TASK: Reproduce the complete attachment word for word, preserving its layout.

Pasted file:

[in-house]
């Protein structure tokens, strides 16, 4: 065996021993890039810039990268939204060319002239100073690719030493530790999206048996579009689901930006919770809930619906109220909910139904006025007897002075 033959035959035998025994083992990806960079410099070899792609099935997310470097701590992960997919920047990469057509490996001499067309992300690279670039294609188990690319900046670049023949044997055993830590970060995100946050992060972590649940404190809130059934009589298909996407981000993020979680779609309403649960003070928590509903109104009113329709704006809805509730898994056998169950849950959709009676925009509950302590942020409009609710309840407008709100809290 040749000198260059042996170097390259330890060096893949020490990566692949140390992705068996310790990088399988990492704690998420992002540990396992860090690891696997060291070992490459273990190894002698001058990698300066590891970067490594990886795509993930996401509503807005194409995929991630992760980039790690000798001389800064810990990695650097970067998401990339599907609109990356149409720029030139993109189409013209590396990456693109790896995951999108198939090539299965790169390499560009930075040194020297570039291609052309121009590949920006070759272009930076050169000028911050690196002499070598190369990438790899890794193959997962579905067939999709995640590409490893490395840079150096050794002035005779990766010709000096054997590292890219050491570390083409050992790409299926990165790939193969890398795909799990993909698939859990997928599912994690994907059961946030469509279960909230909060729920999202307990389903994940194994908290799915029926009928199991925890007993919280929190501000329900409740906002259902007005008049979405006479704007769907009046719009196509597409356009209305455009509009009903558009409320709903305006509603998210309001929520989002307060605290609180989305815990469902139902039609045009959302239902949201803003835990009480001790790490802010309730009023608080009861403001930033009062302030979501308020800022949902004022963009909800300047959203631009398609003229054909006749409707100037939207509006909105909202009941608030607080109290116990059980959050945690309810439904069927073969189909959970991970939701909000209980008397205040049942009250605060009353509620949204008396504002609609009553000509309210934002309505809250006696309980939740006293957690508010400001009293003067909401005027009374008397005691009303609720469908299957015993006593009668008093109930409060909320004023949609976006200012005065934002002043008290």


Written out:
[in-house]
């Protein structure tokens, strides 16, 4: 065996021993890039810039990268939204060319002239100073690719030493530790999206048996579009689901930006919770809930619906109220909910139904006025007897002075 033959035959035998025994083992990806960079410099070899792609099935997310470097701590992960997919920047990469057509490996001499067309992300690279670039294609188990690319900046670049023949044997055993830590970060995100946050992060972590649940404190809130059934009589298909996407981000993020979680779609309403649960003070928590509903109104009113329709704006809805509730898994056998169950849950959709009676925009509950302590942020409009609710309840407008709100809290 040749000198260059042996170097390259330890060096893949020490990566692949140390992705068996310790990088399988990492704690998420992002540990396992860090690891696997060291070992490459273990190894002698001058990698300066590891970067490594990886795509993930996401509503807005194409995929991630992760980039790690000798001389800064810990990695650097970067998401990339599907609109990356149409720029030139993109189409013209590396990456693109790896995951999108198939090539299965790169390499560009930075040194020297570039291609052309121009590949920006070759272009930076050169000028911050690196002499070598190369990438790899890794193959997962579905067939999709995640590409490893490395840079150096050794002035005779990766010709000096054997590292890219050491570390083409050992790409299926990165790939193969890398795909799990993909698939859990997928599912994690994907059961946030469509279960909230909060729920999202307990389903994940194994908290799915029926009928199991925890007993919280929190501000329900409740906002259902007005008049979405006479704007769907009046719009196509597409356009209305455009509009009903558009409320709903305006509603998210309001929520989002307060605290609180989305815990469902139902039609045009959302239902949201803003835990009480001790790490802010309730009023608080009861403001930033009062302030979501308020800022949902004022963009909800300047959203631009398609003229054909006749409707100037939207509006909105909202009941608030607080109290116990059980959050945690309810439904069927073969189909959970991970939701909000209980008397205040049942009250605060009353509620949204008396504002609609009553000509309210934002309505809250006696309980939740006293957690508010400001009293003067909401005027009374008397005691009303609720469908299957015993006593009668008093109930409060909320004023949609976006200012005065934002002043008290």